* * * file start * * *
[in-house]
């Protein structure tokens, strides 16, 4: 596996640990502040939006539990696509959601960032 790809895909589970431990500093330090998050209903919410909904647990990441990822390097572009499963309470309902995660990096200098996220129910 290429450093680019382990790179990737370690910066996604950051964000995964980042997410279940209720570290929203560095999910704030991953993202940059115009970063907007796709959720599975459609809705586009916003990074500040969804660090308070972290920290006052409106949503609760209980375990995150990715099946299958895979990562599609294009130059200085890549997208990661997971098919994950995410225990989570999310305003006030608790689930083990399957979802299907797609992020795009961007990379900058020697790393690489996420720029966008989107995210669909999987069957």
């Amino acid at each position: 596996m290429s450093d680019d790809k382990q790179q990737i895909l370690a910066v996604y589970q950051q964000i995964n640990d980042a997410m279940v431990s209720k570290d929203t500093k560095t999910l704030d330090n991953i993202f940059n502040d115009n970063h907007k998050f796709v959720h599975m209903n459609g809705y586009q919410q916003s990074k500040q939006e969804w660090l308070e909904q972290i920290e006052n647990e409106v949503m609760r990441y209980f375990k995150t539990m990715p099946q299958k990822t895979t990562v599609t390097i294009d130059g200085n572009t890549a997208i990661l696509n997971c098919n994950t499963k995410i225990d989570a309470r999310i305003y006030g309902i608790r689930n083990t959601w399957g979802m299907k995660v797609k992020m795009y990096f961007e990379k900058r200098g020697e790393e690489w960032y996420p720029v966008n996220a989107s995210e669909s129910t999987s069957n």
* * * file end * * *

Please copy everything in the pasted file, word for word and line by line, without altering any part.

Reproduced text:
[in-house]
């Protein structure tokens, strides 16, 4: 596996640990502040939006539990696509959601960032 790809895909589970431990500093330090998050209903919410909904647990990441990822390097572009499963309470309902995660990096200098996220129910 290429450093680019382990790179990737370690910066996604950051964000995964980042997410279940209720570290929203560095999910704030991953993202940059115009970063907007796709959720599975459609809705586009916003990074500040969804660090308070972290920290006052409106949503609760209980375990995150990715099946299958895979990562599609294009130059200085890549997208990661997971098919994950995410225990989570999310305003006030608790689930083990399957979802299907797609992020795009961007990379900058020697790393690489996420720029966008989107995210669909999987069957």
């Amino acid at each position: 596996m290429s450093d680019d790809k382990q790179q990737i895909l370690a910066v996604y589970q950051q964000i995964n640990d980042a997410m279940v431990s209720k570290d929203t500093k560095t999910l704030d330090n991953i993202f940059n502040d115009n970063h907007k998050f796709v959720h599975m209903n459609g809705y586009q919410q916003s990074k500040q939006e969804w660090l308070e909904q972290i920290e006052n647990e409106v949503m609760r990441y209980f375990k995150t539990m990715p099946q299958k990822t895979t990562v599609t390097i294009d130059g200085n572009t890549a997208i990661l696509n997971c098919n994950t499963k995410i225990d989570a309470r999310i305003y006030g309902i608790r689930n083990t959601w399957g979802m299907k995660v797609k992020m795009y990096f961007e990379k900058r200098g020697e790393e690489w960032y996420p720029v966008n996220a989107s995210e669909s129910t999987s069957n």